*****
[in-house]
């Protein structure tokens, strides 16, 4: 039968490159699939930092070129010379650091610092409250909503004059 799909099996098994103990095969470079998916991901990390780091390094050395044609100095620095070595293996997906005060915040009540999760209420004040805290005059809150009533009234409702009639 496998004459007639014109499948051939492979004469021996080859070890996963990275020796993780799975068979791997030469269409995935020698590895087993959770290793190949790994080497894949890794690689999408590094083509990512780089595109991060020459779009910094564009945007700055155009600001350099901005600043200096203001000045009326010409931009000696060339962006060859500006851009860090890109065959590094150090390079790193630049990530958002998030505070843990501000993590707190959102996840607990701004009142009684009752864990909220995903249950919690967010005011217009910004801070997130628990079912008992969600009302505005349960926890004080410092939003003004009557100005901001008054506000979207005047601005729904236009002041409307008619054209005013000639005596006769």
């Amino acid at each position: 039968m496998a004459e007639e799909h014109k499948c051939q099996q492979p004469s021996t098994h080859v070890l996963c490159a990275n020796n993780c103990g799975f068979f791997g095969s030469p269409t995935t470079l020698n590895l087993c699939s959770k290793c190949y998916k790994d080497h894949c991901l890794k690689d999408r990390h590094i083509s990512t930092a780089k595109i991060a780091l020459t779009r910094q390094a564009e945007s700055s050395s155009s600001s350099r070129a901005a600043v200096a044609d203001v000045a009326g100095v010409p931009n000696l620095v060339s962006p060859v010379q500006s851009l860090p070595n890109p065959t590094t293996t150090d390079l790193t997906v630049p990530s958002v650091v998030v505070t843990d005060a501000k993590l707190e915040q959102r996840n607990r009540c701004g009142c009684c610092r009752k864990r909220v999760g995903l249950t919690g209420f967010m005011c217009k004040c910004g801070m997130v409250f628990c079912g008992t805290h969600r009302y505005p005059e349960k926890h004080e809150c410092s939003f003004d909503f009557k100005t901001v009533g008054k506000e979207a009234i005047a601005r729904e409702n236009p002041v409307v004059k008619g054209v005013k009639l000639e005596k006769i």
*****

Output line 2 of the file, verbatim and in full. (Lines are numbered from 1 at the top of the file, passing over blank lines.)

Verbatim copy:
């Protein structure tokens, strides 16, 4: 039968490159699939930092070129010379650091610092409250909503004059 799909099996098994103990095969470079998916991901990390780091390094050395044609100095620095070595293996997906005060915040009540999760209420004040805290005059809150009533009234409702009639 496998004459007639014109499948051939492979004469021996080859070890996963990275020796993780799975068979791997030469269409995935020698590895087993959770290793190949790994080497894949890794690689999408590094083509990512780089595109991060020459779009910094564009945007700055155009600001350099901005600043200096203001000045009326010409931009000696060339962006060859500006851009860090890109065959590094150090390079790193630049990530958002998030505070843990501000993590707190959102996840607990701004009142009684009752864990909220995903249950919690967010005011217009910004801070997130628990079912008992969600009302505005349960926890004080410092939003003004009557100005901001008054506000979207005047601005729904236009002041409307008619054209005013000639005596006769």